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Chaos Erupts At GOP Caucus in St. Charles, Missouri; Two Ron Paul Supporters Arrested


Last week, I wrote a short piece about the confusing caucus process in Missouri. In that article, I argued that because Ron Paul backers would be educated about Parliamentary procedure and the caucus process, they would not be subject to any type of takeover in Missouri. I was unaware, however, that GOP Central Committee officials could just call the police and have people arrested who disagree with them. In St. Charles County, that is precisely what happened this past Saturday.

Over the weekend, one of the largest caucuses in the state was shut down without any delegates being elected as a feud erupted between local GOP officials and the crowd of citizens regarding the rules which would govern the caucus. In the end, two arrests were made and a firestorm has erupted over the incident which appears to directly contradict the tenets of the entire election process.

Fortunately, thanks to numerous videos and eyewitness testimony, a fairly clear picture of the bizarre events which unfolded at the caucus has emerged. Unfortunately, what transpired leaves more questions than answers with regards to the state of politics in this country. Below, is a blow by blow account of the controversy that exploded at the St. Charles County caucus over the weekend.

As caucus goers arrived and registered in St. Charles at Francis Howell North High School, a straw poll was conducted despite the fact that according to State GOP rules, straw polls are prohibited. Brent Stafford, who has delivered a detailed account of the day's events, said that he felt Bryan Spencer, Chairman of the Caucus Committee for the St. Charles GOP, “was trying to rig the process to select delegates proportionally based on who was in attendance.”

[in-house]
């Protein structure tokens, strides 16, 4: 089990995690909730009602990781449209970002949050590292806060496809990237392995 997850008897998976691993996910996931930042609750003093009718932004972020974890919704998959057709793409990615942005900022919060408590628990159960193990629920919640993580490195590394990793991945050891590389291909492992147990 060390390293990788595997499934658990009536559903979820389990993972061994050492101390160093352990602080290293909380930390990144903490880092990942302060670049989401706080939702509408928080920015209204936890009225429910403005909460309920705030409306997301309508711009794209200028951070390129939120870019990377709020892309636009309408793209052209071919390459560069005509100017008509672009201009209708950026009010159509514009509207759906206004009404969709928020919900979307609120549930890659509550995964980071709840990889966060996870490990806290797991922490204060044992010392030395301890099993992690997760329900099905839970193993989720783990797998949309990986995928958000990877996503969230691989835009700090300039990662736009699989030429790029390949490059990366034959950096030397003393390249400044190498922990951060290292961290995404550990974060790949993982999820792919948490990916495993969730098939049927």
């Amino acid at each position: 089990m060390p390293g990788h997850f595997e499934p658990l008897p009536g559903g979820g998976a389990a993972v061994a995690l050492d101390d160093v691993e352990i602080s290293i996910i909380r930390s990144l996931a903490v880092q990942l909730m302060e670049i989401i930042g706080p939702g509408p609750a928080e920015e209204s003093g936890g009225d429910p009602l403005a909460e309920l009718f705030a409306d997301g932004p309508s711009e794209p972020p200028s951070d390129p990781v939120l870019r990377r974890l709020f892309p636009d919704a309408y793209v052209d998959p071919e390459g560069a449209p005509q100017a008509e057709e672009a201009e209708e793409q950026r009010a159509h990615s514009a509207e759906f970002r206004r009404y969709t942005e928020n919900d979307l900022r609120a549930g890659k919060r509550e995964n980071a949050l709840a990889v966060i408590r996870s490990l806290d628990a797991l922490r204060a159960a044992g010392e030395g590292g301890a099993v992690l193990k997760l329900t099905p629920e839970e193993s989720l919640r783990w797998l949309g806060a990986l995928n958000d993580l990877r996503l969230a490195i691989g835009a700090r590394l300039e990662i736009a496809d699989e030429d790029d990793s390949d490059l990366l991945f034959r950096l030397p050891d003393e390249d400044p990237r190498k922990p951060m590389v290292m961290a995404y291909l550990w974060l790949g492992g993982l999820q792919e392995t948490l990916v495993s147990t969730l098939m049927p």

The meeting began about an hour late due to a massive turnout. The temporary chairman, Eugene Dokes, who is also the Chairman of the St. Charles county Republican Committee, began the meeting with a bombshell, telling everyone that no video or audio recording would be allowed. The crowd erupted in disgust. This was not an issue that only pertained to Ron Paul supporters. Boos could be heard coming from all sides. Chants of “We make the rules,” and “Shame” could be heard throughout the gymnasium.

It is a shame that people wanted to conduct this process in secret, although hardly a surprise.

Subsequently, Dokes told everyone that he would not continue until all video and audio recording had been stopped. It of course did not stop, and Mr. Dokes called the police.

Police arrived from a number of Missouri jurisdictions, including St. Charles City, St. Charles County, St. Peters, and the Missouri Highway Patrol. A police helicopter was also sent to observe the crowd.

Upon arrival, the police forced everyone in attendance to turn their recording devices off. Based on a number of videos that caught the entire debacle on tape, not everyone complied.

Eugene Dokes, the temporary chairman whose only real job was to open the floor for nominations for a permanent chairman and then let the body elect that chairman, did not follow the correct procedure. Instead, he appointed the Parliamentarian and the Credentials Committee, both jobs that should be done by the elected chairman.

Points of order and boos went unrecognized. At this point it was clear that Mr. Dokes had gone rogue, trampling on Parliamentary rules.

Going into the caucus, Romney supporters and Paul supporters had agreed ahead of time to nominate, and elect the aforementioned Mr. Stafford for the Chair, as he has a reputation for being honest and fair. He is also a Paul supporter and an expert in Parliamentary process. By all accounts, his first priority was to have a fair caucus.